The shadow of a memory
“And humanity will only be – The shadow of a memory”.
Marth von Loeben
on nature and humankind
Since the 5th of September 2020, Chrysalid, after a long period of absence, comes back to tell us about impermanence, immortality and inadvertence. The duo solo exhibition features the work of Natalia Grezina and Samuele Canestrari, curated Marth von Loeben.
On the wall, hung up are graphite on paper creations while around the room are displayed, among other pieces, daggers and bones of beads and thread. Howbeit, it appears that wood, metal, fabric and stone dominate in the room, the same way those materials do in human-made compositions such as vessels, monuments and coffins. What do they share? Unarguably, their provenance from nature (either transformed or readily available), alongside their destructible properties. Rot, rust, rips, erosion. The artists explored the relations of humankind with nature and with perishability as well.
In the 3rd chapter of her Hundred Years’ War Project, Natalia Grezina focuses on the historical remembrance of the year 1854 in Sevastopol. As a response to the siege of the city by French and English troops during the Crimean War, the inhabitants of the city deliberately sunk the ships of the Russian Black Sea fleet in order to make the bay inaccessible to the enemy as well as to use the vessels’ resources for on-land military purposes. This scuttling resulted as well in many human sacrifices, which, to this day, remain unforgotten.
By asking surroundings about the importance of historical memory and remembrance, one may get answers such as fulfilling a duty, paying tribute, understanding today’s society or not reiterating the mistakes of the past. Quasi-automatically, people tend to commemorate previous events that marked the minds of individuals within a society, and society as a whole. In Sevastopol, this translated in the construction of a Monument to the Sunken Ships, situated on the waters of the bay.
More than a century later, Natalia, however, is concerned by the power of nature over humankind, and especially of the currently observable climate change. When sea rises and land gets flooded, collective memory is threatened to disappear along. Alike coffins, stone and metal of the monument risk joining the underwater wood of the boats. Nature unites again with nature through nature, almost as if the artificial forms those human products momentarily took never occurred. Hope might still be found in humans’ minds, but this only if we make total abstraction of mortality and the organic composition of our bodies. Materials, bodies, minds: if nature takes back what appertains to it, we are left with nothing.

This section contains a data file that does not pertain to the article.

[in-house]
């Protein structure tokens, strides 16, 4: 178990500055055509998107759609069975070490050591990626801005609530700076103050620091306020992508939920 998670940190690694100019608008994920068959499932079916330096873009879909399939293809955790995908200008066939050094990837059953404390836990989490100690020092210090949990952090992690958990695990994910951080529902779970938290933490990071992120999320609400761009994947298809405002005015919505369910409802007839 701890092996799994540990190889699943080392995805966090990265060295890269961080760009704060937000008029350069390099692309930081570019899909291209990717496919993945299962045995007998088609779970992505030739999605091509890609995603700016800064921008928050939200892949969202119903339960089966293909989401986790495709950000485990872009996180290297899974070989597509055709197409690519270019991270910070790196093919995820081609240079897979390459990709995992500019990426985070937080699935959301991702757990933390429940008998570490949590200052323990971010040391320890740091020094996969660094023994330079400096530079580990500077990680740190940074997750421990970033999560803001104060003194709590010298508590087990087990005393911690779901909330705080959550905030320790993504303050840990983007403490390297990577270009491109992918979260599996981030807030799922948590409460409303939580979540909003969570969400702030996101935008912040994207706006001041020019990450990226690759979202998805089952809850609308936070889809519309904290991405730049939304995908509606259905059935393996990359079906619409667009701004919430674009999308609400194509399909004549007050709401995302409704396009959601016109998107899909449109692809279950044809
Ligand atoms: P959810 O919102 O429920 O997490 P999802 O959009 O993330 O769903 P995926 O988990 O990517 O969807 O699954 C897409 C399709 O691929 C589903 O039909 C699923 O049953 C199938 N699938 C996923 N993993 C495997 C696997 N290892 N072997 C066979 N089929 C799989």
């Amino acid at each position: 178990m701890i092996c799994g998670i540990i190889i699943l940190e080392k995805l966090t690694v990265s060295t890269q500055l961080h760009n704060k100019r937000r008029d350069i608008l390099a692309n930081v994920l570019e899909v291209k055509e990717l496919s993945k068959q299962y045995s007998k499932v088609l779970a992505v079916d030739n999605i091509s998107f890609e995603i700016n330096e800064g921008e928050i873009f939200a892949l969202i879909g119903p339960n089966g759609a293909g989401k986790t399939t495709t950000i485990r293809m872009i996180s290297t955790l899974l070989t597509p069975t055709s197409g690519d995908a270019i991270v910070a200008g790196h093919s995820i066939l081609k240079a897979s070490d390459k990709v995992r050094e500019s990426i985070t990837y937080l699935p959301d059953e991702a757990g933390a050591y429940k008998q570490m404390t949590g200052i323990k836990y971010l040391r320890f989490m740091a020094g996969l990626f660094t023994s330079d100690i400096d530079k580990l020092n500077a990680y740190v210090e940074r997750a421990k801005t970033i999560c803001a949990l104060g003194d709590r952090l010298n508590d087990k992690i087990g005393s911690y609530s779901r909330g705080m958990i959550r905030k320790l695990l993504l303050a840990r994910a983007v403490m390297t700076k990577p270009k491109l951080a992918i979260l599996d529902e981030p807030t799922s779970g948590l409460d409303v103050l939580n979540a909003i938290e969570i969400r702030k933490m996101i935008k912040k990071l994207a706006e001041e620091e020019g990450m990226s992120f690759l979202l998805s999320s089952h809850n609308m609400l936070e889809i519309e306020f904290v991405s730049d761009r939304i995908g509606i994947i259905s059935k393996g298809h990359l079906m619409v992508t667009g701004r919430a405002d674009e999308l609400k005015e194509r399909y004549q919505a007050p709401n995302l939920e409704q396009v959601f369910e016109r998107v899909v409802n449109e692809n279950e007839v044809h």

The exhibition, thus, accounts for our countless and possibly vain efforts to reminisce. Why bother then? This fatalist approach is yet unsatisfactory as we still dwell on memory. In the meantime, many will argue that not considerable enough efforts are being made against climate change, to the point that it became unquestionably inevitable. Perhaps, our obsessive preoccupation for the human past derives from a strongly felt sense of powerlessness over nature and what is yet to come.
Samuele Canestrari’s work deconstructs the conventional separational process of coffining. Looking back at the history of the disposition of human bodies, also called ‘final disposition’, only one main conclusion can be drawn: humankind never lacked inventiveness for corpse handling. Burial, cremation, immurement, dismembering for relics, taxidermy, composting, propelling ignited boats…the means are numerous. What is the most fascinating is that each of them implies a different conception of the human body and of how it should be treated at the close. In this exhibition are torn apart the widely spread Christian funerary ritual, which divides the natural elements of decomposition and the fabric-concealed corpse in order to preserve it as long as possible. A desperate attempt to get hold of the past or offering a chance for resurrection?
By questioning the entrustment of our deceased bodies to such method and our relation to wood, stone, metal and fabric, those are given the opportunity to invent themselves a new ritual. They are allowed to follow their natural deteriorative course instead of playing solely the role of constructing materials. The artist’s work illustrates hampered men and women yearning to get rid of what is deemed unnecessary in their final life process.
It appears that coffining rites are so prevailing that a come-back to a natural decaying of the body is, for now, unattainable. The most universal and instinctive stage of existence became artificial as other humans intervene in the afterlife of the lifeless body. Perhaps reshaping perceptions of corpse disposal and leading it to nature, in itself, artificial. But maybe, a necessary step as well towards revitalising natural elements’ functions.
Both projects aim attention at the phenomenon of passing away. Whilst Natalia Grezina takes into consideration what aspects of humanity disappear along, Samuele Canestrari bears in mind human customs in the delegation of corpses. As a bridge between the two exhibitions serves Marth von Loeben’s ballad. Witnessing the disintegration of natural matter by water, it calls achingly for the remembrance of humankind. We are being reminded of its forgettable essence when nature’s damages bury and sink it.